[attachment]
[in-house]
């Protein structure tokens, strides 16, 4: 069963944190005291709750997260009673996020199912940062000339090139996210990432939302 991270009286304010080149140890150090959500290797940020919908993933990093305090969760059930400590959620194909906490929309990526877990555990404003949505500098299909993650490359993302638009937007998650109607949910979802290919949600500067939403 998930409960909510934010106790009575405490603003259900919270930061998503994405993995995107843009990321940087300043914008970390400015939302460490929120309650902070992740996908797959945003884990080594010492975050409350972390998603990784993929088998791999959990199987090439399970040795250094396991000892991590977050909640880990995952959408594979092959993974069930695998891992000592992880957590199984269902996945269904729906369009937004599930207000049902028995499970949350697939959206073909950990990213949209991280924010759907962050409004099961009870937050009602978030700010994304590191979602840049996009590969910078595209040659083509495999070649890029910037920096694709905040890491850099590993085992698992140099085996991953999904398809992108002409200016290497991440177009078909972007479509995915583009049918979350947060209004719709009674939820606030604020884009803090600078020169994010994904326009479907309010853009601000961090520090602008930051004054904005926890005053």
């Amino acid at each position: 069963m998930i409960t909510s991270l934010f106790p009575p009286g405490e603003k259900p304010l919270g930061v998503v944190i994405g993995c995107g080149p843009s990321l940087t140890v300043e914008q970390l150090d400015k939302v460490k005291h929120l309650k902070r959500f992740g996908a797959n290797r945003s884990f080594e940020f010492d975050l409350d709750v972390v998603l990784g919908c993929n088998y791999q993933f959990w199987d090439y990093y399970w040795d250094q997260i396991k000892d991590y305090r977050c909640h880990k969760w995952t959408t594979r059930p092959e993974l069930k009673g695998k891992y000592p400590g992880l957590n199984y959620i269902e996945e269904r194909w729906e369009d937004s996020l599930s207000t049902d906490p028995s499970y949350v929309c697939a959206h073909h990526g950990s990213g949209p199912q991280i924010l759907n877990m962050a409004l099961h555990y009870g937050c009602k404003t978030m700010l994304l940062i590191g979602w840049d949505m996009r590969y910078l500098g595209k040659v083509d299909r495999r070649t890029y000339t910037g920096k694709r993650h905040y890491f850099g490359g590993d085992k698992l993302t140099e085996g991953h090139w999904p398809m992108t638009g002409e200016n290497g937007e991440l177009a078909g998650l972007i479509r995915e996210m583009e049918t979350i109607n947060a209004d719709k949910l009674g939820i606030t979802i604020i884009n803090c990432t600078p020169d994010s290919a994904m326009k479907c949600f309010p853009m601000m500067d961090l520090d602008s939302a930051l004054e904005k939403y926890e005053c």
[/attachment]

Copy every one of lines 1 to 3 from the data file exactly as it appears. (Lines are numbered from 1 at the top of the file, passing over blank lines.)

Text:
[in-house]
């Protein structure tokens, strides 16, 4: 069963944190005291709750997260009673996020199912940062000339090139996210990432939302 991270009286304010080149140890150090959500290797940020919908993933990093305090969760059930400590959620194909906490929309990526877990555990404003949505500098299909993650490359993302638009937007998650109607949910979802290919949600500067939403 998930409960909510934010106790009575405490603003259900919270930061998503994405993995995107843009990321940087300043914008970390400015939302460490929120309650902070992740996908797959945003884990080594010492975050409350972390998603990784993929088998791999959990199987090439399970040795250094396991000892991590977050909640880990995952959408594979092959993974069930695998891992000592992880957590199984269902996945269904729906369009937004599930207000049902028995499970949350697939959206073909950990990213949209991280924010759907962050409004099961009870937050009602978030700010994304590191979602840049996009590969910078595209040659083509495999070649890029910037920096694709905040890491850099590993085992698992140099085996991953999904398809992108002409200016290497991440177009078909972007479509995915583009049918979350947060209004719709009674939820606030604020884009803090600078020169994010994904326009479907309010853009601000961090520090602008930051004054904005926890005053």
């Amino acid at each position: 069963m998930i409960t909510s991270l934010f106790p009575p009286g405490e603003k259900p304010l919270g930061v998503v944190i994405g993995c995107g080149p843009s990321l940087t140890v300043e914008q970390l150090d400015k939302v460490k005291h929120l309650k902070r959500f992740g996908a797959n290797r945003s884990f080594e940020f010492d975050l409350d709750v972390v998603l990784g919908c993929n088998y791999q993933f959990w199987d090439y990093y399970w040795d250094q997260i396991k000892d991590y305090r977050c909640h880990k969760w995952t959408t594979r059930p092959e993974l069930k009673g695998k891992y000592p400590g992880l957590n199984y959620i269902e996945e269904r194909w729906e369009d937004s996020l599930s207000t049902d906490p028995s499970y949350v929309c697939a959206h073909h990526g950990s990213g949209p199912q991280i924010l759907n877990m962050a409004l099961h555990y009870g937050c009602k404003t978030m700010l994304l940062i590191g979602w840049d949505m996009r590969y910078l500098g595209k040659v083509d299909r495999r070649t890029y000339t910037g920096k694709r993650h905040y890491f850099g490359g590993d085992k698992l993302t140099e085996g991953h090139w999904p398809m992108t638009g002409e200016n290497g937007e991440l177009a078909g998650l972007i479509r995915e996210m583009e049918t979350i109607n947060a209004d719709k949910l009674g939820i606030t979802i604020i884009n803090c990432t600078p020169d994010s290919a994904m326009k479907c949600f309010p853009m601000m500067d961090l520090d602008s939302a930051l004054e904005k939403y926890e005053c």